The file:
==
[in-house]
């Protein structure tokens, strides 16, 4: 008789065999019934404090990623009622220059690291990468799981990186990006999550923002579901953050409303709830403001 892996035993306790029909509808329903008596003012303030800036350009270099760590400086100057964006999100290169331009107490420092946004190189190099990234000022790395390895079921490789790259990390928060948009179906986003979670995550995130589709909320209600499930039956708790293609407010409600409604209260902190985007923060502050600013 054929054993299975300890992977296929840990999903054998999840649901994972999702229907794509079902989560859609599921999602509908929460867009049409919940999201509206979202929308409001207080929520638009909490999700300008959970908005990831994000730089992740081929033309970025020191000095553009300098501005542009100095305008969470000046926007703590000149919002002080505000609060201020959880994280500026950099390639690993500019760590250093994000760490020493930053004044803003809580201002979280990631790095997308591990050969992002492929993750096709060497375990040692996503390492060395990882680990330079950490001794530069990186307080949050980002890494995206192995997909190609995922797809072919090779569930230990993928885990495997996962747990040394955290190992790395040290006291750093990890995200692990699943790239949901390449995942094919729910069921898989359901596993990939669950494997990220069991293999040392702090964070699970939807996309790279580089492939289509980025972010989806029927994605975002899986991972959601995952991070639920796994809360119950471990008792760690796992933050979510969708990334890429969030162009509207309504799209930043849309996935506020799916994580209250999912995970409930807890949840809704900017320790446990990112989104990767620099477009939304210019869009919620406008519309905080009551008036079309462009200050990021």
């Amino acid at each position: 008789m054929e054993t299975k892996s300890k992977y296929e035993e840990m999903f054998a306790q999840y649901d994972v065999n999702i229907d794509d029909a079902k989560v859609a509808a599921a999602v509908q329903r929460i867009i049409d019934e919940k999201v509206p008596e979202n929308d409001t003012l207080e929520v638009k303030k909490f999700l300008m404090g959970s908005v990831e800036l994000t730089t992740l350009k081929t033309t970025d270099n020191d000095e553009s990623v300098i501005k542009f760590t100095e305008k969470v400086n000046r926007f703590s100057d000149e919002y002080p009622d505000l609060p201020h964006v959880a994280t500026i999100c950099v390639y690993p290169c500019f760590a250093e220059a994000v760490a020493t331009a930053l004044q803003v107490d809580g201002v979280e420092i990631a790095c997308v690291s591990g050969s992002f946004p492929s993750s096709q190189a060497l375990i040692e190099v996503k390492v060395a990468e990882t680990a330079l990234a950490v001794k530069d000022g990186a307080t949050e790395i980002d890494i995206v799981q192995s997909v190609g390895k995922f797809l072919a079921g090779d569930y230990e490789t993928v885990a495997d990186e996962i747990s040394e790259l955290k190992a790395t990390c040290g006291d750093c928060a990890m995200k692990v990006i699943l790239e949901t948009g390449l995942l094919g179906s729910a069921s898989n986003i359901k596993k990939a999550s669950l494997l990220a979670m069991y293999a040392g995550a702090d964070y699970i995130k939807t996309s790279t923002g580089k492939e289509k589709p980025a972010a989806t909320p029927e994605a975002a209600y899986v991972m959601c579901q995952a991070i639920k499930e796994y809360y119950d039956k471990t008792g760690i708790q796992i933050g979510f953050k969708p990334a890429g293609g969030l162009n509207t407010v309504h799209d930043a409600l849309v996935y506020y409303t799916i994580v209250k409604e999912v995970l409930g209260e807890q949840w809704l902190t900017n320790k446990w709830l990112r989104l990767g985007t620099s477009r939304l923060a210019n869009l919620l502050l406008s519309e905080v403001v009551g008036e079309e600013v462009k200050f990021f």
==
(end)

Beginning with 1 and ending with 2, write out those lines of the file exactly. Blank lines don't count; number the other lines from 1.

[in-house]
């Protein structure tokens, strides 16, 4: 008789065999019934404090990623009622220059690291990468799981990186990006999550923002579901953050409303709830403001 892996035993306790029909509808329903008596003012303030800036350009270099760590400086100057964006999100290169331009107490420092946004190189190099990234000022790395390895079921490789790259990390928060948009179906986003979670995550995130589709909320209600499930039956708790293609407010409600409604209260902190985007923060502050600013 054929054993299975300890992977296929840990999903054998999840649901994972999702229907794509079902989560859609599921999602509908929460867009049409919940999201509206979202929308409001207080929520638009909490999700300008959970908005990831994000730089992740081929033309970025020191000095553009300098501005542009100095305008969470000046926007703590000149919002002080505000609060201020959880994280500026950099390639690993500019760590250093994000760490020493930053004044803003809580201002979280990631790095997308591990050969992002492929993750096709060497375990040692996503390492060395990882680990330079950490001794530069990186307080949050980002890494995206192995997909190609995922797809072919090779569930230990993928885990495997996962747990040394955290190992790395040290006291750093990890995200692990699943790239949901390449995942094919729910069921898989359901596993990939669950494997990220069991293999040392702090964070699970939807996309790279580089492939289509980025972010989806029927994605975002899986991972959601995952991070639920796994809360119950471990008792760690796992933050979510969708990334890429969030162009509207309504799209930043849309996935506020799916994580209250999912995970409930807890949840809704900017320790446990990112989104990767620099477009939304210019869009919620406008519309905080009551008036079309462009200050990021």